Try me, bitch!
I’ve been staring at the empty Word page in front of me for over half an hour. In my mind: a thousand thoughts, none of which is clear. That’s because, when somebody would ask me privately, what my opinion about the whole “body stuff” is, the answer would often be “nothing” – depending on the day, who’s asking and my state of mind. Not because I really don’t have anything to say, but because my answer doesn’t fit within two or three casual sentences. And mostly because I cannot give an honest answer without performing an emotional strip-tease, which, with all due respect, I don’t want to do in any dinner conversation with some distant friends.
Ever since I can remember, I have been overweight. There were only a couple of kilos at the beginning – I was just a chubby kid. “No big deal”, she´ll grow out of that cute baby fat, the adults said. Then, I reached puberty. Suddenly, the cute baby fat from before, became simply fat. And, believe me, from the early to the mid 2000s, in the era of “size zero”, when Nicole Richie and Paris Hilton were the common body type standard, that self-description was neither neutral nor empowering. I first wore size 42, then 44/46. Entering the “Holy Ground” of the cool kids at that time, the local Miss Sixty-Store, I got depreciating looks first, then the remark “We don’t produce sizes THIS big, I’m sorry”. When boys were attracted to me, their friends usually threw a stinging line. A lot of things that were everyday life for others, were an obstacle course for me. Weight Watchers, FDH* (GER: Friss die Hälfte - eat half), gym… diets alternated with frustrated resignations and the supposed insight that I am not disciplined enough, no, simply not good enough.
In these circumstances, how can you become something else than a bullied victim, an outsider? My strategy was to be funnier, gutsier and more quick-witted than anyone else. Or, simply put, the “Try me, bitch” strategy. No stinging line was left unpunished, my attitude was my armor, my tongue my sword. I was tough. It’s still the case today, and I am often grateful for that. What’s changed is my attitude towards myself. And for that I am even more grateful. Today, I don't hate myself for being fat anymore. I know that diet culture, media and socialization were making me sick for years and pulled me into the vicious circle of frustration and self hate. I know, no, I FEEL that I am good enough.
I owe this “Mindset Shift” to the body positivity movement. The fat-fluencers that brought the same battles I fought in my daily life to the stage. The ones who exposed themselves to scorn, ridicule and hate in order to show other fat people that they don’t need to hide. That fat doesn’t mean ugly. And that fashion is for every body type. I am sure my own struggle with “body stuff” would have gone differently, if at fourteen, I had seen Lizzo instead of Paris in the Bravo magazine.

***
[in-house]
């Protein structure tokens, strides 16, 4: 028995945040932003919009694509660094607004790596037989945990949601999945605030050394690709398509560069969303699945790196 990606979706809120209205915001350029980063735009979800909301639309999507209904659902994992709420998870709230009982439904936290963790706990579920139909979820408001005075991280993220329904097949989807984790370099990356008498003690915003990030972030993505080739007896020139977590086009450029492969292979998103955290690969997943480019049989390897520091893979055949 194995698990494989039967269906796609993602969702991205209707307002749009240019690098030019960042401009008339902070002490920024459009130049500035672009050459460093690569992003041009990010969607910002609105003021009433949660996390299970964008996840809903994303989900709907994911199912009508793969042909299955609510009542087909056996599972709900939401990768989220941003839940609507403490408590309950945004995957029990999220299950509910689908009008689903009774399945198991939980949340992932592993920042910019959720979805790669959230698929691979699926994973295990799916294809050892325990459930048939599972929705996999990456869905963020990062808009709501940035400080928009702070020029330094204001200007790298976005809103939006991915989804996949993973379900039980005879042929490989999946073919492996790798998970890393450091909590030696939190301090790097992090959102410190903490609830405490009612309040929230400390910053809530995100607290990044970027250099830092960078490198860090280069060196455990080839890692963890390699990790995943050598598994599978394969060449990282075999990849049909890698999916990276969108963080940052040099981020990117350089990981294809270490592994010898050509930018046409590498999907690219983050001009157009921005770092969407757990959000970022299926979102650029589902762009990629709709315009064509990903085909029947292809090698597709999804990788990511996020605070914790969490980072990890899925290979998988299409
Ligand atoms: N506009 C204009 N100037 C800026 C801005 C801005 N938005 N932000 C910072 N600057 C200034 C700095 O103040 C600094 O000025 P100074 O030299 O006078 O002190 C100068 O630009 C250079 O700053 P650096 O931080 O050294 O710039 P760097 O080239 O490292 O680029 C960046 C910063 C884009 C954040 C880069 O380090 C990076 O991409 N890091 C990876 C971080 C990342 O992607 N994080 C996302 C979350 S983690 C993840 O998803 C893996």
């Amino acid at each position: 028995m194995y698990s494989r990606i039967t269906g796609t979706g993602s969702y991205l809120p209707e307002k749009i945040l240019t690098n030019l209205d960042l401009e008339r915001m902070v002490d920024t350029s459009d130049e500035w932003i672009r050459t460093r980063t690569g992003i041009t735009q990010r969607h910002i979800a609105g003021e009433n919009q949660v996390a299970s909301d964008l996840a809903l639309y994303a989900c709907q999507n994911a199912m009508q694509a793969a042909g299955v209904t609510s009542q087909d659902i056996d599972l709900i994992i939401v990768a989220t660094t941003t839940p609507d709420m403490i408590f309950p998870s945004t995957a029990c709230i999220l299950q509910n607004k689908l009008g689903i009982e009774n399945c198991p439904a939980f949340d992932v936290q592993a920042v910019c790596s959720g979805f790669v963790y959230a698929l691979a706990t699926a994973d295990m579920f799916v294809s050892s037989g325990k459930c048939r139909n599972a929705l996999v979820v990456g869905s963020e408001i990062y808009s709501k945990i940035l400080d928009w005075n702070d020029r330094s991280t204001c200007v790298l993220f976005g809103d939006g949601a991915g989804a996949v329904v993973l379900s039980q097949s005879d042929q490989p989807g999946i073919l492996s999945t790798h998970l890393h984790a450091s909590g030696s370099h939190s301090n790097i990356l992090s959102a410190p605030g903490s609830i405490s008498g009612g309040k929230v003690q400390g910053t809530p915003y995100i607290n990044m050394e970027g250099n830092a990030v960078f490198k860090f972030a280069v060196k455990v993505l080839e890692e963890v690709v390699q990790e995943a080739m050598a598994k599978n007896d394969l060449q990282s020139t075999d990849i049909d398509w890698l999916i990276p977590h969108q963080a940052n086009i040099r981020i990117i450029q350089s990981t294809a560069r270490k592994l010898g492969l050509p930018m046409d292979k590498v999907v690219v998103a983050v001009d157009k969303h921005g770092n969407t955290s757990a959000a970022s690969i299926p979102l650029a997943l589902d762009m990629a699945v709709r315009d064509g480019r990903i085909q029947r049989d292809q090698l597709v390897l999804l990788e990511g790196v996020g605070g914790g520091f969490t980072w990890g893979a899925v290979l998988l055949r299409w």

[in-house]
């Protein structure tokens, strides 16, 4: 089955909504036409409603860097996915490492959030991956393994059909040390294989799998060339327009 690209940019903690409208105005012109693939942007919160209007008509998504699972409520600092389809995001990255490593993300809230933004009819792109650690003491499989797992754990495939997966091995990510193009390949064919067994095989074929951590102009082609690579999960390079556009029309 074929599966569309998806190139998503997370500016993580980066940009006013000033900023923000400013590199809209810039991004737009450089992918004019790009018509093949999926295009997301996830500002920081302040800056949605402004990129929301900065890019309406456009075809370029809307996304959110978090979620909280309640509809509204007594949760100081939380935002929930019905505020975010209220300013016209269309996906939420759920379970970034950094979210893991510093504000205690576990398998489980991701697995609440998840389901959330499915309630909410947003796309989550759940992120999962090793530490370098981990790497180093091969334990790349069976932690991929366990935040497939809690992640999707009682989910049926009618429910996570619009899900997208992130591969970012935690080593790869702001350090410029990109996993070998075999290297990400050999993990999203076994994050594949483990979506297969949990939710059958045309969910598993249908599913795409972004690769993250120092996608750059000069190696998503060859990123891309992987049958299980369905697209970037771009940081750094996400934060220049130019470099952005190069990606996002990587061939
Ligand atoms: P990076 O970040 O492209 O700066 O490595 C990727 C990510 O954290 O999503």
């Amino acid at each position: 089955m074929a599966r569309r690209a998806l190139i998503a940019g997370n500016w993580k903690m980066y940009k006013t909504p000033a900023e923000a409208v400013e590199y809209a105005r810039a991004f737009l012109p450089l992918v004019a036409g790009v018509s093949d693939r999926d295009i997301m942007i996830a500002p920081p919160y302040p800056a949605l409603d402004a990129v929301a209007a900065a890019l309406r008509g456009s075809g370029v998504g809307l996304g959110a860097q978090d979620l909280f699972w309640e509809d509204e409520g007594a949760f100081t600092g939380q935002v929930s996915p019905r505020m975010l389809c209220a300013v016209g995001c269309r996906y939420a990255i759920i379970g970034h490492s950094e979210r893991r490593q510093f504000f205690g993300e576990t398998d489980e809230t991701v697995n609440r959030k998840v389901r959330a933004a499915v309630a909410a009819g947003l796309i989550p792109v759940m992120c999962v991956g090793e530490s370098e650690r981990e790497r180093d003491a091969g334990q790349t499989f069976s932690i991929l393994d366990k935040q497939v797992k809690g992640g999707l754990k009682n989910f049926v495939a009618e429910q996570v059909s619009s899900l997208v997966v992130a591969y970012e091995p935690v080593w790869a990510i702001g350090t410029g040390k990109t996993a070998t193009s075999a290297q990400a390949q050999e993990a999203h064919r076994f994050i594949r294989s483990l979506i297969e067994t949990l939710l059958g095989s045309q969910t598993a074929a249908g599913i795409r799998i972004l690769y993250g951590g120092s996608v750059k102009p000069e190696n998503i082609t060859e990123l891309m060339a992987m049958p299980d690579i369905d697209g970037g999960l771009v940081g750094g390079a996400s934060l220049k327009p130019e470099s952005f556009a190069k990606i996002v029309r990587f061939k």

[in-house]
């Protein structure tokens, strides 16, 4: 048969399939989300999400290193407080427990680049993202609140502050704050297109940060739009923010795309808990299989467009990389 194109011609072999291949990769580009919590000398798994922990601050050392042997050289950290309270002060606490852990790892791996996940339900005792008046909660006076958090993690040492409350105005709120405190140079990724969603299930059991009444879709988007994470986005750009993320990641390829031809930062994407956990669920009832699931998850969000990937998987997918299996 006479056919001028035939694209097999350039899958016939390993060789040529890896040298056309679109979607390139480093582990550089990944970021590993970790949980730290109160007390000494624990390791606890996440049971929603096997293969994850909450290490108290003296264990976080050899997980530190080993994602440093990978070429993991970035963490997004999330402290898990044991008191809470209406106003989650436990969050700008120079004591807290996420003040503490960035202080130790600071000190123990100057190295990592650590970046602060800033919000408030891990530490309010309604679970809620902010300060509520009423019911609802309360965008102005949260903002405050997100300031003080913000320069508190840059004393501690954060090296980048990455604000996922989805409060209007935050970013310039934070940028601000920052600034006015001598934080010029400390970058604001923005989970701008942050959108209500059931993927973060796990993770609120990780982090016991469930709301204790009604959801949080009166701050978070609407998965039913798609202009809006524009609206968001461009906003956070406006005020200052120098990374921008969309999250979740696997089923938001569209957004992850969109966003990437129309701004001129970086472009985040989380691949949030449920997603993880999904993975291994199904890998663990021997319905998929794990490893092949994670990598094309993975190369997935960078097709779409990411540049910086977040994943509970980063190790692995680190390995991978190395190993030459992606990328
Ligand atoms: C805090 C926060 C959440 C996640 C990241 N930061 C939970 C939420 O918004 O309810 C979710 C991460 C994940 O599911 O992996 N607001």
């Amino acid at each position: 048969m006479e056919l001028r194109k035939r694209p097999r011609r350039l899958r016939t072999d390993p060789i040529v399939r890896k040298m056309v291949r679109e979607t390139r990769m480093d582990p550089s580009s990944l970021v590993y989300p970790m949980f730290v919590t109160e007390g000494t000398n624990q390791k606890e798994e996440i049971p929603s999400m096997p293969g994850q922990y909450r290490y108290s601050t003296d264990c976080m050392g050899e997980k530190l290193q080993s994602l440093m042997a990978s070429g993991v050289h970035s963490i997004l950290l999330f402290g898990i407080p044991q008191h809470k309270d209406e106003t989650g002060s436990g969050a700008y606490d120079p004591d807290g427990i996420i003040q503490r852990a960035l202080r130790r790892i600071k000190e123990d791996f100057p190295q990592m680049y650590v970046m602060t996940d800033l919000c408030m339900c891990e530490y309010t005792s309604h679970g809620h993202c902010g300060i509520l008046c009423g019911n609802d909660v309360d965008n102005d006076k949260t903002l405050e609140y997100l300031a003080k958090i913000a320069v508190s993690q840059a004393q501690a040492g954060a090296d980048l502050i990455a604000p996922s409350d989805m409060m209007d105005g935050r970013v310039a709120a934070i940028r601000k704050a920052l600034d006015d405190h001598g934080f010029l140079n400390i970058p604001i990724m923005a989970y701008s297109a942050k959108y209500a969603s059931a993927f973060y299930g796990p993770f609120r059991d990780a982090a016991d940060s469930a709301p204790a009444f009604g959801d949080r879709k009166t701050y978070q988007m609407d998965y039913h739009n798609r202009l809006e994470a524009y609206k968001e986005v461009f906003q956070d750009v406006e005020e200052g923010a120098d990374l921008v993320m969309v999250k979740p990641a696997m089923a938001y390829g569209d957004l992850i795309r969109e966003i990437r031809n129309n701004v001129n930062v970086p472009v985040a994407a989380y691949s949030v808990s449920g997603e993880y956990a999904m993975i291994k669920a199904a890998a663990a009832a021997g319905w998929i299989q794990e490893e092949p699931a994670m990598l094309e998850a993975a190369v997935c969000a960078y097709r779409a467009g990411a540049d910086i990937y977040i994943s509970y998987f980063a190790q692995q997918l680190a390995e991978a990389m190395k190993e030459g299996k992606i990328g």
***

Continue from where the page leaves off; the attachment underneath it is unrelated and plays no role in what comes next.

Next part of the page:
And yet in the meantime, I became skeptical about the movement. The tenacity, with which it yells “YOU MUST LOVE YOUR BODY” at me all over the internet, is pretty irritating. And that’s not all, I feel under pressure. Can I just accept my body without loving every roll and every stretch mark? It’s not even possible for me to curse about feeling uncomfortable, as the five kilos I gained over Christmas get me out of breath during yoga, without being called out as a traitor. And shouldn't we all learn not to associate our self-worth with our looks, instead of repeating like a mantra, that all bodies are beautiful?
The approval of other people and the representation in the media can only be small parts of the puzzle, even if they are important. Because, if I learned anything on my body-journey, it would be that my vision of beauty doesn’t need to change. To accept myself, or even love myself and my body, I need to learn to heal my internal damage, to find a response to the voice in my head screaming “YOU ARE NOT GOOD ENOUGH”. And that would be all the moments, when I was intelligent and strong, and audacious. A good friend. A woman with civil courage. A skillful speaker. Someone who stood up for herself, when no one else did. A battle-scarred “Try me, bitch!” who, at least on a good day, screams from the top of the roof: “Fuck the body stuff!”.
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